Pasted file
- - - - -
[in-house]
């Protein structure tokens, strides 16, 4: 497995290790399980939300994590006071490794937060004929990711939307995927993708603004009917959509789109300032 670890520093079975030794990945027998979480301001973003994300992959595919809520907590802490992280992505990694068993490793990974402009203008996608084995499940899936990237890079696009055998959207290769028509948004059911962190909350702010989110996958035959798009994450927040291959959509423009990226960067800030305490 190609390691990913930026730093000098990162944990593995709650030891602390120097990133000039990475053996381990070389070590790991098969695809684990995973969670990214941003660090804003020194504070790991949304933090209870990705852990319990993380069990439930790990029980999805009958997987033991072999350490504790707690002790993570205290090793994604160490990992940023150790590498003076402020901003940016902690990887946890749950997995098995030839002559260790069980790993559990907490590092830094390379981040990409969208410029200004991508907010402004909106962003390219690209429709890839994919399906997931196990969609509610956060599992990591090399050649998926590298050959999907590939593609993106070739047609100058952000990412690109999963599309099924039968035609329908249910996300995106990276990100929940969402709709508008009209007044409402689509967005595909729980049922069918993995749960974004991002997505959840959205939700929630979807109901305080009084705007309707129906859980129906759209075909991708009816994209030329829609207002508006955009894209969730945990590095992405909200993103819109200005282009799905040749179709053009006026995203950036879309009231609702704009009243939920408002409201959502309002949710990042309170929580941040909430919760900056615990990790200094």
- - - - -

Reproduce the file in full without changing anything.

[in-house]
């Protein structure tokens, strides 16, 4: 497995290790399980939300994590006071490794937060004929990711939307995927993708603004009917959509789109300032 670890520093079975030794990945027998979480301001973003994300992959595919809520907590802490992280992505990694068993490793990974402009203008996608084995499940899936990237890079696009055998959207290769028509948004059911962190909350702010989110996958035959798009994450927040291959959509423009990226960067800030305490 190609390691990913930026730093000098990162944990593995709650030891602390120097990133000039990475053996381990070389070590790991098969695809684990995973969670990214941003660090804003020194504070790991949304933090209870990705852990319990993380069990439930790990029980999805009958997987033991072999350490504790707690002790993570205290090793994604160490990992940023150790590498003076402020901003940016902690990887946890749950997995098995030839002559260790069980790993559990907490590092830094390379981040990409969208410029200004991508907010402004909106962003390219690209429709890839994919399906997931196990969609509610956060599992990591090399050649998926590298050959999907590939593609993106070739047609100058952000990412690109999963599309099924039968035609329908249910996300995106990276990100929940969402709709508008009209007044409402689509967005595909729980049922069918993995749960974004991002997505959840959205939700929630979807109901305080009084705007309707129906859980129906759209075909991708009816994209030329829609207002508006955009894209969730945990590095992405909200993103819109200005282009799905040749179709053009006026995203950036879309009231609702704009009243939920408002409201959502309002949710990042309170929580941040909430919760900056615990990790200094």